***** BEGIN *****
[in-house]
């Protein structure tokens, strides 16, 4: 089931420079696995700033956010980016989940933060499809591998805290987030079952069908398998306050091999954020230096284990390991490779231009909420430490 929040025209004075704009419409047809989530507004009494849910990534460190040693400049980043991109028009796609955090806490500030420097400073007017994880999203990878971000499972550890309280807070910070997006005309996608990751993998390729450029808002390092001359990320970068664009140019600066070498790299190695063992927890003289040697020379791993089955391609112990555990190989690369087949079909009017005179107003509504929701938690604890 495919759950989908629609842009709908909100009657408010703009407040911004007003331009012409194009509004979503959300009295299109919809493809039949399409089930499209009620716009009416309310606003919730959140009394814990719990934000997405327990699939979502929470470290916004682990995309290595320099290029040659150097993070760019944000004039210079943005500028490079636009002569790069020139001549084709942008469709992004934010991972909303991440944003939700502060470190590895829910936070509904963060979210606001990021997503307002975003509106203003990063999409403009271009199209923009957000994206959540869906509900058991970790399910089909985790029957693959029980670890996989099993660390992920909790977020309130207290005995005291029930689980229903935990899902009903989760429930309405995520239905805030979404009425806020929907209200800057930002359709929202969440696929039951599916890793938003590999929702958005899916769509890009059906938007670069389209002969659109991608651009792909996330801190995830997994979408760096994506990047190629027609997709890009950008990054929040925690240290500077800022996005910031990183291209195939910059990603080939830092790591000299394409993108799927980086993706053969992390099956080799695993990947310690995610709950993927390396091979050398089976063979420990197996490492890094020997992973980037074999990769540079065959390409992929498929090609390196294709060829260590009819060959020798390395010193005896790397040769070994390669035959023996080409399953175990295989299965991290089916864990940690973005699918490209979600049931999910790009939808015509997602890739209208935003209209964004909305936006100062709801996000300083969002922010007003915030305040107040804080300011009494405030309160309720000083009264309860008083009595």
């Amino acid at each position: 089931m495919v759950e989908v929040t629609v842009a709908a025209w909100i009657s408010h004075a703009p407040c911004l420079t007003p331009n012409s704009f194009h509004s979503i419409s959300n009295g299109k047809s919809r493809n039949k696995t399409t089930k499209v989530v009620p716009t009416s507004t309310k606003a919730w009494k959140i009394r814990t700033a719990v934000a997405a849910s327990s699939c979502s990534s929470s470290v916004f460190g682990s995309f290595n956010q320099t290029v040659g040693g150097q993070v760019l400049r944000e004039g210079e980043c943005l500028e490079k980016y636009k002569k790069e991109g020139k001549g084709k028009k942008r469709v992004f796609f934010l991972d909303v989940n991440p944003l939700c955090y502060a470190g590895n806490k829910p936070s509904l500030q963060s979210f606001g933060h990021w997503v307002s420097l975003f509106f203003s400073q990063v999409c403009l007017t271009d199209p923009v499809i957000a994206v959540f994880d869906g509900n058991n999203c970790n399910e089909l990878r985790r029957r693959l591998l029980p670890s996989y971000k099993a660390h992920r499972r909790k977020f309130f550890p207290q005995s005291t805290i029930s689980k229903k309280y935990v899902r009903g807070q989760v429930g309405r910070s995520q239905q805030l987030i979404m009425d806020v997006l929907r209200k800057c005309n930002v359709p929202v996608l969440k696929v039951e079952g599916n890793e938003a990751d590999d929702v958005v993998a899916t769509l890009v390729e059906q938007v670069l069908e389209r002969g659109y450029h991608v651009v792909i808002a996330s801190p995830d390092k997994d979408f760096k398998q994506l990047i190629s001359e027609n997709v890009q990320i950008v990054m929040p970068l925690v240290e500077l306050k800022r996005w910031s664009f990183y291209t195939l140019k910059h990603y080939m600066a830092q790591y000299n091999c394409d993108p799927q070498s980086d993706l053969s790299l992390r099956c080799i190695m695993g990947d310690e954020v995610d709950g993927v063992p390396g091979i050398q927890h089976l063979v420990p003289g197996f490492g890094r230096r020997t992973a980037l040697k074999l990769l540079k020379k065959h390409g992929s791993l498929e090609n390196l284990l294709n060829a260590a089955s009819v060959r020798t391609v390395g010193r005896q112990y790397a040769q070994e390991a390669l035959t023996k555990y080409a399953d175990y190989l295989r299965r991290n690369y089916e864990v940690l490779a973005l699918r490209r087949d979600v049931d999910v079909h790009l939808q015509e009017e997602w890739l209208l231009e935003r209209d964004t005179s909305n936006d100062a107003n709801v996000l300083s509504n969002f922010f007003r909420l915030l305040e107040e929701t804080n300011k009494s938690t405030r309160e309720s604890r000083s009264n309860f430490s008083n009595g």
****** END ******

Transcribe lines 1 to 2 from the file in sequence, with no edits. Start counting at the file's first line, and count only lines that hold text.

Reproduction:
[in-house]
């Protein structure tokens, strides 16, 4: 089931420079696995700033956010980016989940933060499809591998805290987030079952069908398998306050091999954020230096284990390991490779231009909420430490 929040025209004075704009419409047809989530507004009494849910990534460190040693400049980043991109028009796609955090806490500030420097400073007017994880999203990878971000499972550890309280807070910070997006005309996608990751993998390729450029808002390092001359990320970068664009140019600066070498790299190695063992927890003289040697020379791993089955391609112990555990190989690369087949079909009017005179107003509504929701938690604890 495919759950989908629609842009709908909100009657408010703009407040911004007003331009012409194009509004979503959300009295299109919809493809039949399409089930499209009620716009009416309310606003919730959140009394814990719990934000997405327990699939979502929470470290916004682990995309290595320099290029040659150097993070760019944000004039210079943005500028490079636009002569790069020139001549084709942008469709992004934010991972909303991440944003939700502060470190590895829910936070509904963060979210606001990021997503307002975003509106203003990063999409403009271009199209923009957000994206959540869906509900058991970790399910089909985790029957693959029980670890996989099993660390992920909790977020309130207290005995005291029930689980229903935990899902009903989760429930309405995520239905805030979404009425806020929907209200800057930002359709929202969440696929039951599916890793938003590999929702958005899916769509890009059906938007670069389209002969659109991608651009792909996330801190995830997994979408760096994506990047190629027609997709890009950008990054929040925690240290500077800022996005910031990183291209195939910059990603080939830092790591000299394409993108799927980086993706053969992390099956080799695993990947310690995610709950993927390396091979050398089976063979420990197996490492890094020997992973980037074999990769540079065959390409992929498929090609390196294709060829260590009819060959020798390395010193005896790397040769070994390669035959023996080409399953175990295989299965991290089916864990940690973005699918490209979600049931999910790009939808015509997602890739209208935003209209964004909305936006100062709801996000300083969002922010007003915030305040107040804080300011009494405030309160309720000083009264309860008083009595």